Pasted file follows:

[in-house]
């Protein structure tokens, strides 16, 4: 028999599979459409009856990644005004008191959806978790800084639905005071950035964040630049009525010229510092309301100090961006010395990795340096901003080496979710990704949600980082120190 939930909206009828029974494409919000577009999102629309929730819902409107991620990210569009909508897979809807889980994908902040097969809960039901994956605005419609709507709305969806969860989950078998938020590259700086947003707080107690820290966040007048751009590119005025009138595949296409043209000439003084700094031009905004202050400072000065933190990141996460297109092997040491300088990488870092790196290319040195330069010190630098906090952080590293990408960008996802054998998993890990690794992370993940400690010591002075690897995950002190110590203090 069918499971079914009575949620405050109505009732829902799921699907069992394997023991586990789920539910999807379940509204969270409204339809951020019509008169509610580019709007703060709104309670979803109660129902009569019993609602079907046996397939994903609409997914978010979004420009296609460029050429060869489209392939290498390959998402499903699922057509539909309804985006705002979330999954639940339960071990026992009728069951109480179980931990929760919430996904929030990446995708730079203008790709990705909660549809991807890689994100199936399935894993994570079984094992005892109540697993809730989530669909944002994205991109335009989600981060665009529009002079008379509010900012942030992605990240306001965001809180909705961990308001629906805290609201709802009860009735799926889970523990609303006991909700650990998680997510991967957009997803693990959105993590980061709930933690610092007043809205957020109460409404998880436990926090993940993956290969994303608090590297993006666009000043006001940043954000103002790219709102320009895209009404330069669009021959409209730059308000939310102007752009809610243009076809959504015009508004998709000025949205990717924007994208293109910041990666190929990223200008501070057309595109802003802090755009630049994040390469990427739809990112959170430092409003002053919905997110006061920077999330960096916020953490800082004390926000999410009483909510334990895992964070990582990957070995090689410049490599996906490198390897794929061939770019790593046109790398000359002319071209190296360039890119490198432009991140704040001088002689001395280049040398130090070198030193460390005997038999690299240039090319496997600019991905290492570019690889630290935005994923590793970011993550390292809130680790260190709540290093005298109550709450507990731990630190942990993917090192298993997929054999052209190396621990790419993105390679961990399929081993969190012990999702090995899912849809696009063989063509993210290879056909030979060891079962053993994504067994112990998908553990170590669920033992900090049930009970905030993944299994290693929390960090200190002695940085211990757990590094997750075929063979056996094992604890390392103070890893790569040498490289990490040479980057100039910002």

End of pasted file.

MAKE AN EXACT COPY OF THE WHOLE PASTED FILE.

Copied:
[in-house]
């Protein structure tokens, strides 16, 4: 028999599979459409009856990644005004008191959806978790800084639905005071950035964040630049009525010229510092309301100090961006010395990795340096901003080496979710990704949600980082120190 939930909206009828029974494409919000577009999102629309929730819902409107991620990210569009909508897979809807889980994908902040097969809960039901994956605005419609709507709305969806969860989950078998938020590259700086947003707080107690820290966040007048751009590119005025009138595949296409043209000439003084700094031009905004202050400072000065933190990141996460297109092997040491300088990488870092790196290319040195330069010190630098906090952080590293990408960008996802054998998993890990690794992370993940400690010591002075690897995950002190110590203090 069918499971079914009575949620405050109505009732829902799921699907069992394997023991586990789920539910999807379940509204969270409204339809951020019509008169509610580019709007703060709104309670979803109660129902009569019993609602079907046996397939994903609409997914978010979004420009296609460029050429060869489209392939290498390959998402499903699922057509539909309804985006705002979330999954639940339960071990026992009728069951109480179980931990929760919430996904929030990446995708730079203008790709990705909660549809991807890689994100199936399935894993994570079984094992005892109540697993809730989530669909944002994205991109335009989600981060665009529009002079008379509010900012942030992605990240306001965001809180909705961990308001629906805290609201709802009860009735799926889970523990609303006991909700650990998680997510991967957009997803693990959105993590980061709930933690610092007043809205957020109460409404998880436990926090993940993956290969994303608090590297993006666009000043006001940043954000103002790219709102320009895209009404330069669009021959409209730059308000939310102007752009809610243009076809959504015009508004998709000025949205990717924007994208293109910041990666190929990223200008501070057309595109802003802090755009630049994040390469990427739809990112959170430092409003002053919905997110006061920077999330960096916020953490800082004390926000999410009483909510334990895992964070990582990957070995090689410049490599996906490198390897794929061939770019790593046109790398000359002319071209190296360039890119490198432009991140704040001088002689001395280049040398130090070198030193460390005997038999690299240039090319496997600019991905290492570019690889630290935005994923590793970011993550390292809130680790260190709540290093005298109550709450507990731990630190942990993917090192298993997929054999052209190396621990790419993105390679961990399929081993969190012990999702090995899912849809696009063989063509993210290879056909030979060891079962053993994504067994112990998908553990170590669920033992900090049930009970905030993944299994290693929390960090200190002695940085211990757990590094997750075929063979056996094992604890390392103070890893790569040498490289990490040479980057100039910002």